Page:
Did you know? Duke Energy has an Energy Efficiency Program that allows homeowners to get rebates on improvements. A home assessment must be completed either online, via an in-home appointment or by phone. I completed the assessment online and am now getting new insulation put in my home with a $200 rebate from Duke Energy. The current insulation is only 6″ thick and does not come close to meeting the thickness standards. The total cost to me will be $462 and I will surely save on future electric bills.
After I completed the online assessment, Duke also sent me the pictured box of energy efficient items. The weatherstrip was easy to put around my door, and who can’t use light bulbs? To find out more, please visit Duke Energy’s website.
Here are some new Florida State laws that I find noteworthy:
SB 1400 allows property owners to trim or remove trees on their property without a permit as long as they have a letter from a certified arborist or landscape architect stating the tree is a danger.* This change should save homeowners time and money in the permit process.
Banning vegetable garden restrictions
Floridians, yes we can turn our front yards into vegetable gardens! A new law established in SB82 prevents local governments from prohibiting them. The issue has come up numerous times nationwide when local governments deemed that front yard vegetable gardens are not aesthetically attractive. In one instance, a Miami Shores couple had to uproot their vegetable garden. My review of the City of St. Petersburg’s ordinances leaves me unclear if there is anything that would prohibit them. This new law makes it clear. I know I have seen several front yard vegetable gardens in St. Pete, including my own neighborhood of Central Oak Park.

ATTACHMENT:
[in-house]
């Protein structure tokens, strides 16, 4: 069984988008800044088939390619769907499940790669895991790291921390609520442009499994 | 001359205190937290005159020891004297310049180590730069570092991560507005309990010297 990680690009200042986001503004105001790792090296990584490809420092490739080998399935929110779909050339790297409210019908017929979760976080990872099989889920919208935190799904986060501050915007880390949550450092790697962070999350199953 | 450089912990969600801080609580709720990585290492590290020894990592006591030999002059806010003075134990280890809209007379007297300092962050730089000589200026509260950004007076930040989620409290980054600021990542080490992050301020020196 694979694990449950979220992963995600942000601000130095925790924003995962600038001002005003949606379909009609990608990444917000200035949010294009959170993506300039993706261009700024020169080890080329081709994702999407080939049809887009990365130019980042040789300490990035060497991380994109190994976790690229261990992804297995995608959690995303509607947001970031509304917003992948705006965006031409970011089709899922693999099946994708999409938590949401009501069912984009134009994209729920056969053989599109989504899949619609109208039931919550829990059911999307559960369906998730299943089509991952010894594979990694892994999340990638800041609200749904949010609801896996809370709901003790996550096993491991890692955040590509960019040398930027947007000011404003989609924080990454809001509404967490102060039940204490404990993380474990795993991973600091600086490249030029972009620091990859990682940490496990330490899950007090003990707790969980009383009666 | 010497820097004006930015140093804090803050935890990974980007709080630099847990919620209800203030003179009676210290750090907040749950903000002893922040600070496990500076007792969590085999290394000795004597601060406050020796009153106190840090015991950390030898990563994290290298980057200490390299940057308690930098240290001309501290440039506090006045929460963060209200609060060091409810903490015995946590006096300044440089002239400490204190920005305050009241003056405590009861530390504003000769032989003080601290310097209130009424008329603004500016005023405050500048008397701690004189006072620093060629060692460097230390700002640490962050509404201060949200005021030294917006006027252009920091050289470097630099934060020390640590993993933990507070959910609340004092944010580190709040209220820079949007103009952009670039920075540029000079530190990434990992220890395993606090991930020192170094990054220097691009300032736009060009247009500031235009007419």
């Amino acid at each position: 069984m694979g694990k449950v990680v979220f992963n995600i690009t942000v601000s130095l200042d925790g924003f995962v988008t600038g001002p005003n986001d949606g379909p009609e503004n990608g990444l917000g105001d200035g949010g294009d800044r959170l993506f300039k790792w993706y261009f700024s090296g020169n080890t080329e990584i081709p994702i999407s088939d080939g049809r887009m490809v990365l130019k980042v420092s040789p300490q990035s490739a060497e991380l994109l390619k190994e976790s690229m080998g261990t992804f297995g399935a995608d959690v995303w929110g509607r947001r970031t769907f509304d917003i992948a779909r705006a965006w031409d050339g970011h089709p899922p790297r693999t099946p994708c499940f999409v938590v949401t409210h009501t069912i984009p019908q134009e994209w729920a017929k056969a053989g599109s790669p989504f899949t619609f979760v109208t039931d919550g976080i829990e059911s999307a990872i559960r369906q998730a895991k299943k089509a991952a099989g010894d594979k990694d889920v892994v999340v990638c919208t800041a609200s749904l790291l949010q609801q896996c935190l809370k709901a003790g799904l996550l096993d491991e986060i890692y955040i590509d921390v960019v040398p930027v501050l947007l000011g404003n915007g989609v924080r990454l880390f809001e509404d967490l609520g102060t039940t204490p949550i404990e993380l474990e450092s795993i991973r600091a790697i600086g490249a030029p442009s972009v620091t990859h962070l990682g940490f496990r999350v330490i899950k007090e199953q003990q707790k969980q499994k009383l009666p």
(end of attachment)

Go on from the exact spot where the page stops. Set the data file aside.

This article in the Tampa Bay Times elaborates on the subject. Homeowners associations may have their own rules. Also note that ordinances designed to allow access to the right-of-way and to allow clear road views may still apply.
HB 447 allows local governments to close a permit six years after its issuance as long as no apparent safety hazards exist. It also prevents local governments from penalizing property owners for an open permit that was applied for by a previous owner. This change goes into effect Oct. 1, 2019.
SB1552 establishes the Florida Red Tide Mitigation and Technology Development Initiative – a partnership between the state and Mote Marine Laboratory to develop technologies that can control and mitigate red tide and its impact. This state bill sets aside $3 million a year for the next six years to fund the project. In addition, more than $625 million in environmental funding will be used for things like Everglades restoration, completion of the project that will raise Tamiami Trail, springs restoration, beach restoration projects, a red tide/blue green algae task force and a septic-to-sewer cost-share program.
As of now, tests show no signs of red tide in the Gulf. Testing is reported on the Florida Fish & Wildlife’s website “Red Tide Status.” Scientists are forecasting a “dead zone” in the Gulf of Mexico this year due to high levels of rain. Read more about this dead zone here.
*Please consult with an arborist before cutting down trees.
Additional reference: Florida Realtors